Hy Brasil Stuns With Animal’s Grace EP
Hy Brasil’s Animal’s Grace is dreamy and spacey alternative rock done right, channelling a certain energy that swirls the melancholia of Radiohead, the darker edge of The Cure, and the dreamy pop sensibilities of The Killers. It’s a record that is as modest as it is spectacular, swirling together a glitzy rock and pop sound that is supplemented by a display of skill rather than high octane energy. It’s the perfect oxymoron of pomp and sensibility, but for a skilled band as low-key and underground as Hy Brasil they certainly deserve some more love.
“Drive It Like You Stole It” is a fantastic opening, with Wyatt Hull’s voice blaring right at the onset and showing off his vocals which indeed do sound like a freak mashup of Thorn Yorke and Robert Smith (“freak” said endearingly of course). Hull’s vocals glide softly over the band’s accompaniment, which is a glistening yet mild soundscape that certainly makes for a great night drive soundtrack, whether or not you stole something. The band makes a good point to show off right at the onset one of their greatest assets; Moraza’s harp sequences elevate the track and the entire EP beyond dreamy, perhaps even spacey, in fact ‘nirvana’ might be the best way to describe it. It’s as if The Killers’ Sam’s Town was rewritten for a baptism.
And this angelic sound doesn’t stop in track two with “Tight Rope,” and what a massive track this is. Yes, the chorus is catchy, the song writing is on point, and the entire instrumental sounds heavenly, but can we please talk about that harp? The way it sonically sparkles and embellishes the verses as the song progresses is just succulent, an atmospheric nuance that elevates this track to immense heights. This solid cut is nowhere near complete without Moraza’s twinkling goodness, and with perhaps the biggest chorus on the entire record, “Tight Rope” is an absolute masterpiece that we could definitely see catapult Hy Brasil into success.
The titular “Animal’s Grace,” followed by “Walk Away” on tracks three four are both atmospheric tracks that carry on the energy of the EP, driving forth a more steady rock sound compared to its first two tracks. The latter sounds like the theme song for an 80’s action movie, its shoegazing and gloomier vibe complemented tremendously by the compelling synths before spinning into a raucous yet ethereal chorus. Though not as massive in scope as “Tight Rope,” “Walk Away” is just as ready for the radio, featuring one of the EP’s tighter instrumentals with a chorus that still roars as ferociously.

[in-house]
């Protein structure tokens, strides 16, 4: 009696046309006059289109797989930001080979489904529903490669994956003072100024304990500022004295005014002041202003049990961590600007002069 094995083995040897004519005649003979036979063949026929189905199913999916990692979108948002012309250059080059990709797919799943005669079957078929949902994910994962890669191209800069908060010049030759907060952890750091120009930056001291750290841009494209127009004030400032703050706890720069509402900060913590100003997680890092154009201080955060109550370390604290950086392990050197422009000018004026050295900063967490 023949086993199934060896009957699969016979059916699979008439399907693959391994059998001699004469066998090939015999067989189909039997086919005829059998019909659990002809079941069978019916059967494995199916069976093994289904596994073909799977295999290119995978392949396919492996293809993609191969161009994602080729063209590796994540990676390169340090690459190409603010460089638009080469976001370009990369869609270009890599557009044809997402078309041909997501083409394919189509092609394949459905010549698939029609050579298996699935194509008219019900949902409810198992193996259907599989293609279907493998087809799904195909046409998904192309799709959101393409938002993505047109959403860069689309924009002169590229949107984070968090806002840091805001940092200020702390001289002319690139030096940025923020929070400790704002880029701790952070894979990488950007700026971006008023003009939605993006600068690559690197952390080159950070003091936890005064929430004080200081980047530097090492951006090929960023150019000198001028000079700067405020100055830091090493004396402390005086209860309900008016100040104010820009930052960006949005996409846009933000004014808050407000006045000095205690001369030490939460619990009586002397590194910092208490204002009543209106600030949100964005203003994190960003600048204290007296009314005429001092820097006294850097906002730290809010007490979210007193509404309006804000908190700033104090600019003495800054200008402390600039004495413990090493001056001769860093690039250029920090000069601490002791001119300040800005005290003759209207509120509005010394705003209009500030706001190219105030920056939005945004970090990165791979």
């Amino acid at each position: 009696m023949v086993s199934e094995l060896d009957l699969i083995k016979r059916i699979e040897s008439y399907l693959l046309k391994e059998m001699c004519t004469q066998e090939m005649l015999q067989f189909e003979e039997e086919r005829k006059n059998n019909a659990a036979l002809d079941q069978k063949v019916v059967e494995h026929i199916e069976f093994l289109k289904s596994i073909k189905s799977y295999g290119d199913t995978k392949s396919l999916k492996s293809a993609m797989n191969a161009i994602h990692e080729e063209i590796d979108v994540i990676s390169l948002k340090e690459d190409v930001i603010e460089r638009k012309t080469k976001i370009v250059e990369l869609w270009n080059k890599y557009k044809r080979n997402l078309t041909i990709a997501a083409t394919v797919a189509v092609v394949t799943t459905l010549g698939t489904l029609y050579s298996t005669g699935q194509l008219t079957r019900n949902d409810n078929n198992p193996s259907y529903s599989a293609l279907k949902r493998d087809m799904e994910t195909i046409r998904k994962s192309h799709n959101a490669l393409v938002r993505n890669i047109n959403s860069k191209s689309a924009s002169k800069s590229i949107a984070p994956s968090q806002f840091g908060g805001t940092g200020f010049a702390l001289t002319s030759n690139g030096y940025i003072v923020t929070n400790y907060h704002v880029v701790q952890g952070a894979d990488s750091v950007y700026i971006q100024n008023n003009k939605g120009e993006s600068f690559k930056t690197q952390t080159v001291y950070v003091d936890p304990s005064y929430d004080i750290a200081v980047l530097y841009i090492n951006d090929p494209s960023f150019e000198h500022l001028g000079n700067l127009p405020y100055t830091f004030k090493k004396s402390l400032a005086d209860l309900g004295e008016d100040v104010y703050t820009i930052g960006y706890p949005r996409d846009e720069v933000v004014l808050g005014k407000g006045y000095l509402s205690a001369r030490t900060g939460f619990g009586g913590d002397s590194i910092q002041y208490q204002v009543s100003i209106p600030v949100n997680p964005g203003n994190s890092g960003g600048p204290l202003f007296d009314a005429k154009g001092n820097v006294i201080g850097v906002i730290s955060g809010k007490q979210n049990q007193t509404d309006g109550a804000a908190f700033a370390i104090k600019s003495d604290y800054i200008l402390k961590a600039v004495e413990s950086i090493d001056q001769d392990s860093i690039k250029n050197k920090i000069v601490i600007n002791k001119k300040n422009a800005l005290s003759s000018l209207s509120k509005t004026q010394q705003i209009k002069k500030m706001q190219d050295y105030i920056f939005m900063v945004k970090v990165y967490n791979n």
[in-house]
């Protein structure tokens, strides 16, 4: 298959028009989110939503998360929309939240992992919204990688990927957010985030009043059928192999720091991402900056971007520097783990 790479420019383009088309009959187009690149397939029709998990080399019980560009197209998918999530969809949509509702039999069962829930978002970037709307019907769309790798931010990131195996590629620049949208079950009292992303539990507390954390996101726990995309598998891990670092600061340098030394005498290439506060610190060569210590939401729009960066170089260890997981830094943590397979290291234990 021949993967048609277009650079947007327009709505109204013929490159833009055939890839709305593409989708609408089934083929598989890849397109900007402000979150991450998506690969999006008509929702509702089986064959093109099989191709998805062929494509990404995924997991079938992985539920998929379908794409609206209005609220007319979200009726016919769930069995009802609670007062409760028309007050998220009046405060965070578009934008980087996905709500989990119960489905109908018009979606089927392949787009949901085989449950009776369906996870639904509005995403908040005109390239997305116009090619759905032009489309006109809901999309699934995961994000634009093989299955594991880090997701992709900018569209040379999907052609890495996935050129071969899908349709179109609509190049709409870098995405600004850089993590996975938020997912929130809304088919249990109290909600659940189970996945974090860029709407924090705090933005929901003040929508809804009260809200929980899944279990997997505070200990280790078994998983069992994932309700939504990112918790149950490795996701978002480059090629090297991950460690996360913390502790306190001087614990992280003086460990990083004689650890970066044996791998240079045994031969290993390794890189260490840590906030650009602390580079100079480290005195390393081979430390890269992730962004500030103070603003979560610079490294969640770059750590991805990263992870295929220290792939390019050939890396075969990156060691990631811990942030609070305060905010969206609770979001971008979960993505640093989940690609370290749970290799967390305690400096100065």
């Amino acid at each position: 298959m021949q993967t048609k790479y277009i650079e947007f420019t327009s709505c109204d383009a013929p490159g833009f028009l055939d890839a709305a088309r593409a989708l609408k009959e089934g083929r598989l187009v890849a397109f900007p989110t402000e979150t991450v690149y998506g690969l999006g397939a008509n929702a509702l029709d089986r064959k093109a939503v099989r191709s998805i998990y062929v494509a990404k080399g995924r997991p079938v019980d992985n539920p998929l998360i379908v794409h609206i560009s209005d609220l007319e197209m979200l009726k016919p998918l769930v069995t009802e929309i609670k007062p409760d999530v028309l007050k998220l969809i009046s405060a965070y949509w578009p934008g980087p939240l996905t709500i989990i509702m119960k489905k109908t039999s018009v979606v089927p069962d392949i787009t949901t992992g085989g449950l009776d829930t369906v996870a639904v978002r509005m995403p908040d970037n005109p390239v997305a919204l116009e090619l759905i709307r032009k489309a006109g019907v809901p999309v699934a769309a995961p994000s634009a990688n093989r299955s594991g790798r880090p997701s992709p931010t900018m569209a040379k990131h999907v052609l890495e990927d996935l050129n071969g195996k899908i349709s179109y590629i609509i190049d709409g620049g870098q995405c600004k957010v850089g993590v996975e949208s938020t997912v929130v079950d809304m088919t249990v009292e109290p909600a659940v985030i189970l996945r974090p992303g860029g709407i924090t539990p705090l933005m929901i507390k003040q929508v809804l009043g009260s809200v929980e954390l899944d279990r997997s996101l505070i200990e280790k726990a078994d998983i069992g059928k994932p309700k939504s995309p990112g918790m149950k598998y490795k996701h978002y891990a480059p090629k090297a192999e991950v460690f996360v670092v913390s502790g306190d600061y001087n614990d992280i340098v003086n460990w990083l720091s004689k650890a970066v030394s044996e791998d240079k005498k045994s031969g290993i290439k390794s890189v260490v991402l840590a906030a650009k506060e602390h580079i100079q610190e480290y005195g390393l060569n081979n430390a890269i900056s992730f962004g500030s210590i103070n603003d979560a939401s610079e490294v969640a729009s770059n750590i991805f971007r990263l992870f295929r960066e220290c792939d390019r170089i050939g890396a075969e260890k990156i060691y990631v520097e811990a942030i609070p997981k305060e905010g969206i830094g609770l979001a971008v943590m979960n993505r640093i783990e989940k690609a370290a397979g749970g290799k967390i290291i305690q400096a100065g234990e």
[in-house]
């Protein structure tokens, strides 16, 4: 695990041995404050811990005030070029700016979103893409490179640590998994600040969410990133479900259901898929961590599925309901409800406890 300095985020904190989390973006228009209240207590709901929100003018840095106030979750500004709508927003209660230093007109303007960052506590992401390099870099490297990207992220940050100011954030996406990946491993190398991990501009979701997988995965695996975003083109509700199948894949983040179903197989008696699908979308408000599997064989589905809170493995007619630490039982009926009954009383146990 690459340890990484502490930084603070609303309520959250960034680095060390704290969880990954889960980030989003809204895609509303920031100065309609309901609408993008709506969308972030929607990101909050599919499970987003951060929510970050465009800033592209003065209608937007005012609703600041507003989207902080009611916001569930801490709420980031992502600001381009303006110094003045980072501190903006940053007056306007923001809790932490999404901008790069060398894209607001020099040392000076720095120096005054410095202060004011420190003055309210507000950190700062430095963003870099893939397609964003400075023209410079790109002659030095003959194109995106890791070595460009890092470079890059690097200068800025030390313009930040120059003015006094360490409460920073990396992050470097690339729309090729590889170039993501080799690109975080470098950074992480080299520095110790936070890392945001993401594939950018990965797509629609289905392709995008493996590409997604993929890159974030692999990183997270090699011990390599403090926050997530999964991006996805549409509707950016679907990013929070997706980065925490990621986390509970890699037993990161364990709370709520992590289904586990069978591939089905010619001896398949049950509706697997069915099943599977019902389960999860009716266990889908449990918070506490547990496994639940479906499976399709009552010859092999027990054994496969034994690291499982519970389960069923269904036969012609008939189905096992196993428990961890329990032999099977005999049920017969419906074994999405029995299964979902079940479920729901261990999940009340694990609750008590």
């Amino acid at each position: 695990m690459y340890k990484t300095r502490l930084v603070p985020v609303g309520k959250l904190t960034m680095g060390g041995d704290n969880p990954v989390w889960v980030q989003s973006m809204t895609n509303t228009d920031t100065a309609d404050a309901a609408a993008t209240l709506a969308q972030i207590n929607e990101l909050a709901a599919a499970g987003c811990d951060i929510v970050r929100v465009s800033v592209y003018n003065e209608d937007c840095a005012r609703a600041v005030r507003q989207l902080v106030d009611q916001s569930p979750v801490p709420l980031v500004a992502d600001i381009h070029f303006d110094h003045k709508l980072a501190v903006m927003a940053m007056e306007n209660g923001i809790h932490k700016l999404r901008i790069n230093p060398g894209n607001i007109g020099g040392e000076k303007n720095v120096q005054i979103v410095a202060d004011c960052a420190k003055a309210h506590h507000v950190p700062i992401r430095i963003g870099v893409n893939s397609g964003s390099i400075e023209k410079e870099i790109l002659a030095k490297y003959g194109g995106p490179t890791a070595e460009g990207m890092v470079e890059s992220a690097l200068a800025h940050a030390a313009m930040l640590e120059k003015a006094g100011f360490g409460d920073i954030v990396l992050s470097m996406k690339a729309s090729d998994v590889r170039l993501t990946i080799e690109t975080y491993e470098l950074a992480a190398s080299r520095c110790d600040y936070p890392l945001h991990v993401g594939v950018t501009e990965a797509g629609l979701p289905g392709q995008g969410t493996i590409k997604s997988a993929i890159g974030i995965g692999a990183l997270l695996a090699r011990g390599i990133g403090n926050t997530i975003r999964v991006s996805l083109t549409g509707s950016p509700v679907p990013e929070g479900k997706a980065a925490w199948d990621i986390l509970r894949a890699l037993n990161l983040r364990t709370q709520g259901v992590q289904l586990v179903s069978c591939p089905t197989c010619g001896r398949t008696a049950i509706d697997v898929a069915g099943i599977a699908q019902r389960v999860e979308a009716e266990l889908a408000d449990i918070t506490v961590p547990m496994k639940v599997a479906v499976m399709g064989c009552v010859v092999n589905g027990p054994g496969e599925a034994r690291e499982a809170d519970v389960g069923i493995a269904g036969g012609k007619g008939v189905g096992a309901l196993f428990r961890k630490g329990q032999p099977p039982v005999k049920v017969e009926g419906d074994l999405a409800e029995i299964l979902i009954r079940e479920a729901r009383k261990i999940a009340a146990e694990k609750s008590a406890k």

“Chilling Me Softly” on track five is a great ending to a fantastic EP, which should already win points for its clever song title. It’s got the most gothic energy on an album that already veers more towards the colder side of electronic and alternative music, and for a finale it’s sonically theatric and epic. The harp solo at the end drives an eerie, gargoylic feel that is oddly absent from the rest of the EP, although that only makes this finale all the more special.
For a band that is relatively underground, Hy Brasil’s Animal’s Grace is phenomenal. A tighter production quality would only serve to make this EP just that much more sensational, but that’s actually a menial concern considering how the band is already doing so many things right. For a sound that is relatively low-energy, the technical prowess and nuanced soundscape is showy and magnificent, and while it’s a character trait that Hy Brasil need not maintain, it certainly serves their quiet yet grand demeanour well. Finally, and it’s worth stating again, but “Tight Rope” is magnificent, and I certainly hope to hear it playing triumphantly on the radio one day. If this band from Ventura, California is not yet on your radar, Animal’s Grace should give you every reason to keep an eye on them now.